I've been running Hunter's teacher certification program now for three years. We started with our Advanced Certificate which allows currently working teachers to earn an additional cert in CS and soon a few masters students joined the pipeline.
In three years we've made great progress. Approximately 45 New York City teachers are either state certified to teach CS or are qualified to recieve the certification once they file with the state. We've got close to 60 more joining them this spring. That's really exciting as it gets us to the critical mass I think the city needs moving forward.
A core of knowledgeable teachers to provide an existing community of professionals as new young CS teachers join the profession over the next few years.
This work something I'm both proud and excited about but there are two major concerns.
First, there are many teachers teaching CS in NY that have no intention of earning the new certification and also don't really know the subject.
Second, this is only New York City and NY is a big state and not enough is happening in other parts of the state.
I'll talk about the first issue in my next post but for now, let's talk about the state.
A big thing I'm excited about with my current cohort of teachers is that five of them are from the Finger Lakes region of NY. About a year ago, I was essentially cold called by educators from the Dryden school district. They wanted to make sure they had knowledgeable CS teachers and saw that we had an advanced certificate program. They wanted to send their teachers to us for certification. There were issues - for funding, they ended up applying and receiving an NSF grant and on my end, I had to make sure that our program would remain remote - that commute from the Finger Lakes would've been brutal. When all was said and done, we started this past summer with over 50 teachers and teacher candidates from New York City and 5 from Dryden and neighboring Groton. Those five teachers have been a terrific addition to the cohort and I think it's also worked for them - they immediately become a local network of CS teachers as opposed to being the only one in town and they've also tapped into the New York City network we've been building.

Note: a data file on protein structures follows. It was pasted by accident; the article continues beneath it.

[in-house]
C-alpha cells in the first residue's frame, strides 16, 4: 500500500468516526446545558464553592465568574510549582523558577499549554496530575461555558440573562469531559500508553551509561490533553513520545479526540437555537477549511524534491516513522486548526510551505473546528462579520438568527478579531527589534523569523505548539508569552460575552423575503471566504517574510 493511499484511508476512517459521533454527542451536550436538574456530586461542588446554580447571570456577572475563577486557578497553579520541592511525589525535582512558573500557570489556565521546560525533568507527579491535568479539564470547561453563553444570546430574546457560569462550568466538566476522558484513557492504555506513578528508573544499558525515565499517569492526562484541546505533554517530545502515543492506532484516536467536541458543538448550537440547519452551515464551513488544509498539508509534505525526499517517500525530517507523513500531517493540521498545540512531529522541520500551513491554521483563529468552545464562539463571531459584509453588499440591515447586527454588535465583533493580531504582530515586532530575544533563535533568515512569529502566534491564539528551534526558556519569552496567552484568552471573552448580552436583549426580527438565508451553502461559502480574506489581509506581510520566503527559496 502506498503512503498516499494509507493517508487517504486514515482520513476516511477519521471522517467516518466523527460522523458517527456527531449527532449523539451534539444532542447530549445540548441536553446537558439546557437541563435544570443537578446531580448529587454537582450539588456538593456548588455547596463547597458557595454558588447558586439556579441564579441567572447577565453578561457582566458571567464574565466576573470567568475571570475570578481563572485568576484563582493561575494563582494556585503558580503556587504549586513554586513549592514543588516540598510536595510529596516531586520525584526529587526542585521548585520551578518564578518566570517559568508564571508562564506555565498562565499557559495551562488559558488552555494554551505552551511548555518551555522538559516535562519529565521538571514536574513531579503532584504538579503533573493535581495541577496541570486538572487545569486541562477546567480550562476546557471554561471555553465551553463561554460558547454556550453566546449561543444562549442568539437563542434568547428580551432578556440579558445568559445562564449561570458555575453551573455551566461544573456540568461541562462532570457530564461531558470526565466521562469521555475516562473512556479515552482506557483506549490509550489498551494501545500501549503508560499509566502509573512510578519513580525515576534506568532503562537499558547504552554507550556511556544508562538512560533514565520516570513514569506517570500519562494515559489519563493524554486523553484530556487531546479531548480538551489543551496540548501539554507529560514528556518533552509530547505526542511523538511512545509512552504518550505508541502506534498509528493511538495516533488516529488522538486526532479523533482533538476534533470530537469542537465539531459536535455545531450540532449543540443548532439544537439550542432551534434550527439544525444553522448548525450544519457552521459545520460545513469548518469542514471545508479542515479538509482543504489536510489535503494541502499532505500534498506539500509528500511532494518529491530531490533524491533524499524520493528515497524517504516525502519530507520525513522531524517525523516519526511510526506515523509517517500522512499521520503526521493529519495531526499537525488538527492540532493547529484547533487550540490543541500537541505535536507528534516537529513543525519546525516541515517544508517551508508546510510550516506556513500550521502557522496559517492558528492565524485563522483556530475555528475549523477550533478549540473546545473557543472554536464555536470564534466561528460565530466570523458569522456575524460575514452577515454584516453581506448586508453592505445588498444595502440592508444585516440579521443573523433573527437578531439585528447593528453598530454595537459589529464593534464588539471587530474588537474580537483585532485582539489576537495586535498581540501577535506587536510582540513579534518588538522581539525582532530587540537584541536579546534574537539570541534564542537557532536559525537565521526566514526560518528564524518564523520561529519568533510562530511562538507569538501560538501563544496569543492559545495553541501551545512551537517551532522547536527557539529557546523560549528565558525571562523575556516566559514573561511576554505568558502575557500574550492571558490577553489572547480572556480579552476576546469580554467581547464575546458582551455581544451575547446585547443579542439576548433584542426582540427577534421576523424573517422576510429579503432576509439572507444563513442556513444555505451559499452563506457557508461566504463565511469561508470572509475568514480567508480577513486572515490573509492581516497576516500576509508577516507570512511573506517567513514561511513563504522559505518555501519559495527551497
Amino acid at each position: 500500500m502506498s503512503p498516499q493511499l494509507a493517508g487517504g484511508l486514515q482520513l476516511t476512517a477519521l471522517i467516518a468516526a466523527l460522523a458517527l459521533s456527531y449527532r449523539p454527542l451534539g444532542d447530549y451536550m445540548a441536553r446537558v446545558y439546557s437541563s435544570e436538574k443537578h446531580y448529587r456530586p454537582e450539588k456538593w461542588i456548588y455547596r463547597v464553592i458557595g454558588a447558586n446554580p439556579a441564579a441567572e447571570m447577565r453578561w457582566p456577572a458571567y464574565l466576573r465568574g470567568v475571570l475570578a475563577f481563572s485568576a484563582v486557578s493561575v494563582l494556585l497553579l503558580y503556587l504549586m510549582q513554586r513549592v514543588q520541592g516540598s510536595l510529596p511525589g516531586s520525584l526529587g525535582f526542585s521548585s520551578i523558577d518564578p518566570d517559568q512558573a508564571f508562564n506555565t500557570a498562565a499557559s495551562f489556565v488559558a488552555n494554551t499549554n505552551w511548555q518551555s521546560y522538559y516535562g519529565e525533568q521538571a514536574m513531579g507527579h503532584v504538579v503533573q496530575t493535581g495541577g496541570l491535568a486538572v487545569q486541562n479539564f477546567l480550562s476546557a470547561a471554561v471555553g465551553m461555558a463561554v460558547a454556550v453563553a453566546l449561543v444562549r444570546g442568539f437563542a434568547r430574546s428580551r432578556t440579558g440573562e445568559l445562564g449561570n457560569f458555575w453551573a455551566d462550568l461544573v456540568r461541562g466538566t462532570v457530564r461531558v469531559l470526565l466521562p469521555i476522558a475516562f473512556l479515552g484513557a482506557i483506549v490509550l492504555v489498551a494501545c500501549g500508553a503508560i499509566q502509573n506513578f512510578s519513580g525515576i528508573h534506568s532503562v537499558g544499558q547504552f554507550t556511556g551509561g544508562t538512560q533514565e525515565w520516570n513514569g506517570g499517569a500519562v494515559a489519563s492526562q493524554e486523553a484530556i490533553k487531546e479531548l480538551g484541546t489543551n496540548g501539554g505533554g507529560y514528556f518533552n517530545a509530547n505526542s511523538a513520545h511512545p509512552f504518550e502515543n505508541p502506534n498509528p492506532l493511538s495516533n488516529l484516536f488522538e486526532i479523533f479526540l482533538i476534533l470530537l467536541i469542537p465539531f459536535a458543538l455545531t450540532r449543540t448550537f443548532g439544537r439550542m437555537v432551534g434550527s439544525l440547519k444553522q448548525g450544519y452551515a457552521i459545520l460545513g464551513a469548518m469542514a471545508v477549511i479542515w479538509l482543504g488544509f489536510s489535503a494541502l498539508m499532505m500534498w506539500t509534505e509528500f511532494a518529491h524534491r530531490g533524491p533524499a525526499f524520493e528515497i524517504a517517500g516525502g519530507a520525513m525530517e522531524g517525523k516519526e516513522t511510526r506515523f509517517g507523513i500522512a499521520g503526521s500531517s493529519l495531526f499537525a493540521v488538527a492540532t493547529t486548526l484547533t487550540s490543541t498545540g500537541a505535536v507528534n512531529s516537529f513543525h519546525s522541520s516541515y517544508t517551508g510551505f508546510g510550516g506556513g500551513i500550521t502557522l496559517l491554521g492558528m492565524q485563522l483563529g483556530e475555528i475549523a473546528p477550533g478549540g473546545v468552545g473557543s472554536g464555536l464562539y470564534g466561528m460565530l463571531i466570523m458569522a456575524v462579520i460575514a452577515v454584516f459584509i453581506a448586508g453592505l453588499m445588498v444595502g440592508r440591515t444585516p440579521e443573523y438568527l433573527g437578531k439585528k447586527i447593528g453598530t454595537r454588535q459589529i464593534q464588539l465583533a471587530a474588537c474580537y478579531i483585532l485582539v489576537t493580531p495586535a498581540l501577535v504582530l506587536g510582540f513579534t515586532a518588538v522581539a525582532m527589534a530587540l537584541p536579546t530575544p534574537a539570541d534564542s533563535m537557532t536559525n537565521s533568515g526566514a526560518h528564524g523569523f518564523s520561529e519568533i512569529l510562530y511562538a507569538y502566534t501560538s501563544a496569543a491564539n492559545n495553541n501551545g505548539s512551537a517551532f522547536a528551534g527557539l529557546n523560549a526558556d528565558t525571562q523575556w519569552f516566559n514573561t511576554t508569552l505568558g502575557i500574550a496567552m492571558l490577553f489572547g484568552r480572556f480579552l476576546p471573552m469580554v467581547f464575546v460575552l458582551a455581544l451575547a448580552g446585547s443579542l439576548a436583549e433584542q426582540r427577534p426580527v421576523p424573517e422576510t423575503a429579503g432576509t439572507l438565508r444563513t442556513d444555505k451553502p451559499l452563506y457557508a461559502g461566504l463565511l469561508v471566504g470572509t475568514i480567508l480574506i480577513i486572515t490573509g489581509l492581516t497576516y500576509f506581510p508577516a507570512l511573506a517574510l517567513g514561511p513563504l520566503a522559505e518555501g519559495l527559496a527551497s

This means we've planted 2 flags in NY State - two locations that have or will soon have certified CS teachers. The ones that have finished my program in NYC along with the five from Dryden and Groton.
The trouble is, we need more.
Right now, there are 5 institutions with register masters program in New York State and 3 wither registered bachelors programs. I can't vouch for the quality of any programs other than mine and I don't know how many are active.
Regardless, the issue here is that these are all programs that provide initial certification - they're for new people entering the profession. These programs are needed but will ramp up slowly across the state. At Hunter we've had registrations of 2, 4, and now most recently 5.
We need more Advanced Certificate programs across the state. Programs that allow current CS teachers to learn this new field so they can teach it legally and teach it well. Right now, Hunter's the only game in town. This is one of the reasons why I've fought to keep us online - you can't expect teachers from way out in queens to come into the heart of Manhattan after a school day for classes and then back out LI or wherever they live let alone teachers from 4 hours north of the city.
We need more Advanced Certification programs and we need ways to fund the teachers who need these programs. I've been extremely fortunate that organizations like Gotham Gives and Google support our work in New York City but I'm thinking we need the equivalent up the Hudson Valley, across the Erie Canal and all the way to Buffalo.
These programs and the related funding also wouldn't have to last forever. After there years of intense work, NYC will have its core of certified teachers and I expect the demand for my advanced cert program to go way down while we slowly see an uptick in interest in our Masters program.
Next time, I'll talk about that other issue - the fact that we're going to have a lot of teachers that don't really know CS and how to teach it for a long time but this is enough for now.
We need more programs across the state that will recertify current teachers and really set them up as CS teachers. I've done what I could in that regard at Hunter and am very proud of our partnership with Dryden and Groton but it's got to be more than Hunter college.
So, hey, if you're somewhere outside of the city and this is important to you - drop me a line, I'd love to work together to make things happen across the state.